Open Access

Hepatitis C virus infection among patients with diabetes mellitus in Dammam, Saudi Arabia

  • Ebtesam M. Ba-Essa1,
  • Eman I. Mobarak2 and
  • Nasser M. Al-Daghri3, 4Email author
BMC Health Services ResearchBMC series – open, inclusive and trusted201616:313

https://doi.org/10.1186/s12913-016-1578-0

Received: 29 May 2015

Accepted: 21 July 2016

Published: 27 July 2016

Abstract

Background

Data regarding comorbidities of hepatitis C virus infection (HCV) in the kingdom of Saudi Arabia (KSA) are lacking. The present study aimed to determine the prevalence and risk factors of HCV among Saudi patients with diabetes mellitus (DM) in Dammam, KSA.

Methods

In this cross-sectional study done in 2011, a total of 1054 Saudi DM patients were randomly selected from the Diabetes Center in Dammam Medical Complex, KSA, for interview and HCV screening using the HCV Rapid Test. Positive cases were later confirmed via INNO-LIA HCV score line immune assay.

Results

Seropositivity of HCV was 1.9 %. DM duration of >5 years increased the probability of HCV risk to 3.7 fold while insulin users were 3.2 times more likely to have HCV infection. Increased hospital admission (3–4 times) also increased HCV risk by 11.5 times and 13.6 times among patients with ≥5 admissions. Similarly, having 3–4 surgical procedures increased HCV risk by 8.6 times and 39.3 times with ≥5 procedures. HCV transmission is 4 times more likely by blood transfusion. Those who shared personal items were 8.5 times more likely to have HCV. Tattooing increased HCV risk by 6.7 times. The likelihood of HCV infection was also higher among DM patients with liver diseases and elevated liver enzymes.

Conclusion

The study confirmed a significant association between HCV risk and DM. Frequency of HCV among DM Saudis was 1.9 %. Predictors of HCV among DM patients were sharing personal items, occupational exposure to blood or its products, elevated transaminases, tattooing, disease duration > 5 years, increased hospital admission and blood transfusion.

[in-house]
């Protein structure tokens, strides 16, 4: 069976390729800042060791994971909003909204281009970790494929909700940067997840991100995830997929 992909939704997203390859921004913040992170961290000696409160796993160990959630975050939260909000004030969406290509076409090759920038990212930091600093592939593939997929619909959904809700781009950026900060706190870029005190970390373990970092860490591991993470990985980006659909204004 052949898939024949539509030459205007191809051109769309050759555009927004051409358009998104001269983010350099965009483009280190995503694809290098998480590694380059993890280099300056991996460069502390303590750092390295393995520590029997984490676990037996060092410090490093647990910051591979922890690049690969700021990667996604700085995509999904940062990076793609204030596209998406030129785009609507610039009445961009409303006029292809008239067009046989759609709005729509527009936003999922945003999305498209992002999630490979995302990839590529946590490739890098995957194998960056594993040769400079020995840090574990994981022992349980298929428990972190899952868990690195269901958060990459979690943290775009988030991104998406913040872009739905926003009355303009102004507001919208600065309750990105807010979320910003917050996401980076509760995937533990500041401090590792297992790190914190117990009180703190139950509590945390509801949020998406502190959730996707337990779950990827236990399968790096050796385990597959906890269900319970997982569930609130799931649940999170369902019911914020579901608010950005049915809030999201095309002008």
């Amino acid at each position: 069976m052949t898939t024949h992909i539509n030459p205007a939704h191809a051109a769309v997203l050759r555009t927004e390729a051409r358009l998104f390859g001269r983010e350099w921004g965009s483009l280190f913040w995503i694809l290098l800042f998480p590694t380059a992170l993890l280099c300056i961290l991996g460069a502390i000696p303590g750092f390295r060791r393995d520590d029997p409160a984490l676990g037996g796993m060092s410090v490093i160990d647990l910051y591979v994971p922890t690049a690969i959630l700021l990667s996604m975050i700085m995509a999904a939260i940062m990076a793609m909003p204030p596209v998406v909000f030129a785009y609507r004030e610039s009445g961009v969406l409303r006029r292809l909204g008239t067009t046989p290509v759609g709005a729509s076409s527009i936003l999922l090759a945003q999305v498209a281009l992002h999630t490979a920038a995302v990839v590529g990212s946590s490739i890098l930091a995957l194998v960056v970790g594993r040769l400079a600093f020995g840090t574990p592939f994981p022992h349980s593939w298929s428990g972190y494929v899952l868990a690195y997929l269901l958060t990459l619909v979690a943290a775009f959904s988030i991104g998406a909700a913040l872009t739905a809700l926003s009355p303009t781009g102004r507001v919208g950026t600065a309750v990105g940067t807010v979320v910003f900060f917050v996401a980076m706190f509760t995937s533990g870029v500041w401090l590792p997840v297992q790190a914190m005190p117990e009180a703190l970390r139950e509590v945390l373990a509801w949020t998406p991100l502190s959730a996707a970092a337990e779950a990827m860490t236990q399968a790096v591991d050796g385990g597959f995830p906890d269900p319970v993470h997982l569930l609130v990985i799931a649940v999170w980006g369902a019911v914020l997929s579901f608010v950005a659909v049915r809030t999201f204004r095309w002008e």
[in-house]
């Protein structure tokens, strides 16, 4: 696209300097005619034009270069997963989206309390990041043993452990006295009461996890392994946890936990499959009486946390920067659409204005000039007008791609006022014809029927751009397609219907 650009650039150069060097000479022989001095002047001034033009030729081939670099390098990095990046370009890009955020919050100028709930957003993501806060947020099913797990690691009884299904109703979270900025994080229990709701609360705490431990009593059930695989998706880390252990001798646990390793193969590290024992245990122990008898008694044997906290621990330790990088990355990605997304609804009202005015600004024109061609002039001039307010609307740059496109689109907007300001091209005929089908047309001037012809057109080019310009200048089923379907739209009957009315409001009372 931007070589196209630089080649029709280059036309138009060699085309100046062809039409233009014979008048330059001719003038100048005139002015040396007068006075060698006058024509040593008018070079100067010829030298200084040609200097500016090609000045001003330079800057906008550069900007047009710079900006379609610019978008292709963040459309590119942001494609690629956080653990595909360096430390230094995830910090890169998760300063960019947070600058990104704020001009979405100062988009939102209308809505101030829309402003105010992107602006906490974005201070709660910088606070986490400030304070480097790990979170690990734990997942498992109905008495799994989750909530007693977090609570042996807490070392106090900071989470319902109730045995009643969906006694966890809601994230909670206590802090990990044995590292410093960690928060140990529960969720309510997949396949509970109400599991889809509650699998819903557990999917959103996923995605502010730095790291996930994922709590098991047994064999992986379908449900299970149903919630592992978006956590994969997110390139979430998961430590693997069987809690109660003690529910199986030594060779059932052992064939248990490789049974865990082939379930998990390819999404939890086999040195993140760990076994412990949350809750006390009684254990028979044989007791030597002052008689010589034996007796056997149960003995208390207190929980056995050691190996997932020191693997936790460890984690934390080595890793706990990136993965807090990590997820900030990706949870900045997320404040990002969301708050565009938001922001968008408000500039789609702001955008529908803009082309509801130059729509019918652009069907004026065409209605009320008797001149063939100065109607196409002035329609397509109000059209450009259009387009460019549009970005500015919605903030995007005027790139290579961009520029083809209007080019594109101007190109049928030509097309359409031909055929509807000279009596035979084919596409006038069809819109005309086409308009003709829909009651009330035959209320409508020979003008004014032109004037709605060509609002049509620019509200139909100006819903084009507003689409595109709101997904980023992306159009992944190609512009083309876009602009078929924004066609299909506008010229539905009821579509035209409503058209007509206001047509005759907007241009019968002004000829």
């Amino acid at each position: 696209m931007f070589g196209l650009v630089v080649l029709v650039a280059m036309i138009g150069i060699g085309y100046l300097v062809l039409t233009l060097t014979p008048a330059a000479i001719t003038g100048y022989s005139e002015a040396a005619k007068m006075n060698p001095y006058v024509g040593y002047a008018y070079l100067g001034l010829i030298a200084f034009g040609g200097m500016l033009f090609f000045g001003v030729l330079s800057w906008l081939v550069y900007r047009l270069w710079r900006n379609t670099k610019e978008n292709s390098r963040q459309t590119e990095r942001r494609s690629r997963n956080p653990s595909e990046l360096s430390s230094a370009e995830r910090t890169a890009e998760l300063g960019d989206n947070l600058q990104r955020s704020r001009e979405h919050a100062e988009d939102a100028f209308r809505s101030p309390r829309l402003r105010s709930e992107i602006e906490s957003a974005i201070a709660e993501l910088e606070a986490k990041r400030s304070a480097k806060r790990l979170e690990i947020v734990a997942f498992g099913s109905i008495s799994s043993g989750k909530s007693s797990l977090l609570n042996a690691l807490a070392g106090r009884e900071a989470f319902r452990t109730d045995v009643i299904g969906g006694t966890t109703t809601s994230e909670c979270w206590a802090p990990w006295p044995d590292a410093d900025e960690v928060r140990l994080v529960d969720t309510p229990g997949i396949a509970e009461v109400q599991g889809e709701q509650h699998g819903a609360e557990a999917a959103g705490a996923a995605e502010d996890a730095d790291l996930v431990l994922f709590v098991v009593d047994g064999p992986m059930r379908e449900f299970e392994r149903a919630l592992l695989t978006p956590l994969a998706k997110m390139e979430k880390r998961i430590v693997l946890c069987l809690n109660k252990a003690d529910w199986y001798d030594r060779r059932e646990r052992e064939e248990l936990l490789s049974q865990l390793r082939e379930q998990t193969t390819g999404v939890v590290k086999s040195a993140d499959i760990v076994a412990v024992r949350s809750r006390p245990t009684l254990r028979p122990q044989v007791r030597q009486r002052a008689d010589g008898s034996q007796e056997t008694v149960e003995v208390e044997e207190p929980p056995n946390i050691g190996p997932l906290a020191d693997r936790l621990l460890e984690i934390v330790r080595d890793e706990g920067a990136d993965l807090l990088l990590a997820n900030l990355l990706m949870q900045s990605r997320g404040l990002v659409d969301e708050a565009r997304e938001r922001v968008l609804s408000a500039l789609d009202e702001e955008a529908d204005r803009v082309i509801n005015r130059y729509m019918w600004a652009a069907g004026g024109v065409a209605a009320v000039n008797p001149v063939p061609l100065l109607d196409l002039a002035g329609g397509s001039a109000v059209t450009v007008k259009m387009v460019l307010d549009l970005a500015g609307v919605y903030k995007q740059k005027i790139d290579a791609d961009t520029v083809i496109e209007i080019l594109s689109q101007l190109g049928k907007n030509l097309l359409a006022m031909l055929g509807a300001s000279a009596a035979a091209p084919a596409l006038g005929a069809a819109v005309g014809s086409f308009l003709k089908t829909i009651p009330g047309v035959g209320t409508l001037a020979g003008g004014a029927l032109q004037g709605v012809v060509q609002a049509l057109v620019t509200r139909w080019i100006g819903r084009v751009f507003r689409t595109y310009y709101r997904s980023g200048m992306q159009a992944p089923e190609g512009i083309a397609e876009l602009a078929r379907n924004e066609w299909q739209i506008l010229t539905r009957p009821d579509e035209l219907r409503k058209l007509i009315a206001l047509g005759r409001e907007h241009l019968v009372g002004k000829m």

Keywords

Hepatitis C Risk factors Insulin resistance Diabetes Dammam

Background

Diabetes mellitus (DM) is a global public health threat. In 2014, more than 387 million cases reported worldwide and is expected to rise by as much as 592 million by 2035 [1].

Hepatitis C virus (HCV) infection is another worldwide major health problem affecting more than 170 million, with 80 % harboring chronic infection. It is a major cause of morbidity, mortality and is a main risk factor for acute hepatitis and chronic liver diseases including cirrhosis, liver cancer, and chronic kidney disease [2].

There are increasing reports indicating an association between HCV and type 2 DM (T2DM). In controlled studies, individuals with HCV were observed to have increased T2DM risk [3, 4] and T2DM patients have at least a 2-fold greater risk of HCV infection [3, 5]. HCV induces impaired insulin signaling, insulin resistance (IR), disturbed glucose, protein and lipid metabolism as well as hepatic steatosis [6, 7]. It has been suggested that the associations between DM, HCV, IR and steatosis cumulatively increases risk of progression to hepatic fibrosis and hepatocellular carcinoma as well as reduce virological response to interferon-α-based therapy [7].